The end of 1988 saw Coyne's retirement as a driver to concentrate on tutoring newer, younger drivers, although he contested several more races as a driver through 1991. In 1990, the team fielded a new Lola car for Dean Hall, thanks to full-time sponsorship from the Japanese [insight] group. The chief mechanic, Bernie Myers, ensured a well-prepared car that earned the team its first start at the Indy 500, and scored 4 points during the season. The team's mechanical expertise, in fact, was recognized as both Coyne and Myers would be awarded the Clint Brawner Mechanical Excellence Award at the 1990 and 1992 Indy 500 races, respectively.
For much of the team's subsequent years, it has utilized pay drivers, who finance their racing with Coyne with either personal funds or self-obtained sponsorship. Often, the team ran one driver for a full-season, with a second car being prepared for a rotation of drivers with only a partial season of financing. However, Coyne earned a reputation for quickly developing the skills of these drivers to a point where they could advance their careers. Drivers of note who had their first CART ride with Coyne included eventual series champion Paul Tracy, the Indy Lights champion Éric Bachelart, and eventual Le Mans winner André Lotterer.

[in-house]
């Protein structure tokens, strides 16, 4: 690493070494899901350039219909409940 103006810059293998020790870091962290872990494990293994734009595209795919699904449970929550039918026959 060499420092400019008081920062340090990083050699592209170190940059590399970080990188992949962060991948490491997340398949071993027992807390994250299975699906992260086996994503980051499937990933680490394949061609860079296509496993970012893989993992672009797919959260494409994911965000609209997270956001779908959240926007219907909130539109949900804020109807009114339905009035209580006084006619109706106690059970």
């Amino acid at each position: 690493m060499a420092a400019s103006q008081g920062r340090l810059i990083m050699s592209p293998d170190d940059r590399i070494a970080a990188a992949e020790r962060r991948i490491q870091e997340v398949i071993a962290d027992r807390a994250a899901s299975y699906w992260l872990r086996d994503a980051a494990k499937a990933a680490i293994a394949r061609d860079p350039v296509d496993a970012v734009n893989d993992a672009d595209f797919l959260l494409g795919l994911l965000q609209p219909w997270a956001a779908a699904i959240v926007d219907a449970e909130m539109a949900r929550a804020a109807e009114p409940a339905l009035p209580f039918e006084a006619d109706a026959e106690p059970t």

Despite the lack of competitive results during its first two decades of operation, the team was nevertheless a consistent full-time entrant year after year. Ex-Formula 1 driver Roberto Moreno, starting his second stint in CART racing in 1996, broke through with the team's first podium finish at the 1996 U.S. 500.
Michel Jourdain, Jr. took over driving duties for the team and earned STP Most Improved Driver honors from his peers, in 1997. Jourdain would continue with the team through the 1999 season. Meanwhile, the second car was provided to various different drivers with few competitive results.